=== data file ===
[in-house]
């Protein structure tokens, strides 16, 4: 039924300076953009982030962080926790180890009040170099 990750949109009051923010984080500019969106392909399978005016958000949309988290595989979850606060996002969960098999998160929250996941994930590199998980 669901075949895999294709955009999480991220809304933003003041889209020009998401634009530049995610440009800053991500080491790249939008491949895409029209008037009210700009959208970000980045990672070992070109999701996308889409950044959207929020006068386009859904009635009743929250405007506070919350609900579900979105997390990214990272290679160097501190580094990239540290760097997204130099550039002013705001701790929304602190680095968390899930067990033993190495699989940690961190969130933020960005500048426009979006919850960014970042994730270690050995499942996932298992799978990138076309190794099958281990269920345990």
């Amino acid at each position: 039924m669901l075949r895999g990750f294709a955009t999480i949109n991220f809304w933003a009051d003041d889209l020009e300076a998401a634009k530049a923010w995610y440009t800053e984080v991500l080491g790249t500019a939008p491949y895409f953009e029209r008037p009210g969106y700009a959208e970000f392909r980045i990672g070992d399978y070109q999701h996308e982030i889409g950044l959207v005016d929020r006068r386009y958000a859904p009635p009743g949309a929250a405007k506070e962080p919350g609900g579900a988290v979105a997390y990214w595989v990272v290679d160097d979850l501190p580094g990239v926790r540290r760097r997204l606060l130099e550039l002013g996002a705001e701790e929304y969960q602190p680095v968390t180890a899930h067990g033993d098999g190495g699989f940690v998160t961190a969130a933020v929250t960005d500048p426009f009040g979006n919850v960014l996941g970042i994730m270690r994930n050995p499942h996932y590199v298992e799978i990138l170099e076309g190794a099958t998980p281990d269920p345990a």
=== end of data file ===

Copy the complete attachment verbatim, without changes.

[in-house]
């Protein structure tokens, strides 16, 4: 039924300076953009982030962080926790180890009040170099 990750949109009051923010984080500019969106392909399978005016958000949309988290595989979850606060996002969960098999998160929250996941994930590199998980 669901075949895999294709955009999480991220809304933003003041889209020009998401634009530049995610440009800053991500080491790249939008491949895409029209008037009210700009959208970000980045990672070992070109999701996308889409950044959207929020006068386009859904009635009743929250405007506070919350609900579900979105997390990214990272290679160097501190580094990239540290760097997204130099550039002013705001701790929304602190680095968390899930067990033993190495699989940690961190969130933020960005500048426009979006919850960014970042994730270690050995499942996932298992799978990138076309190794099958281990269920345990």
């Amino acid at each position: 039924m669901l075949r895999g990750f294709a955009t999480i949109n991220f809304w933003a009051d003041d889209l020009e300076a998401a634009k530049a923010w995610y440009t800053e984080v991500l080491g790249t500019a939008p491949y895409f953009e029209r008037p009210g969106y700009a959208e970000f392909r980045i990672g070992d399978y070109q999701h996308e982030i889409g950044l959207v005016d929020r006068r386009y958000a859904p009635p009743g949309a929250a405007k506070e962080p919350g609900g579900a988290v979105a997390y990214w595989v990272v290679d160097d979850l501190p580094g990239v926790r540290r760097r997204l606060l130099e550039l002013g996002a705001e701790e929304y969960q602190p680095v968390t180890a899930h067990g033993d098999g190495g699989f940690v998160t961190a969130a933020v929250t960005d500048p426009f009040g979006n919850v960014l996941g970042i994730m270690r994930n050995p499942h996932y590199v298992e799978i990138l170099e076309g190794a099958t998980p281990d269920p345990a």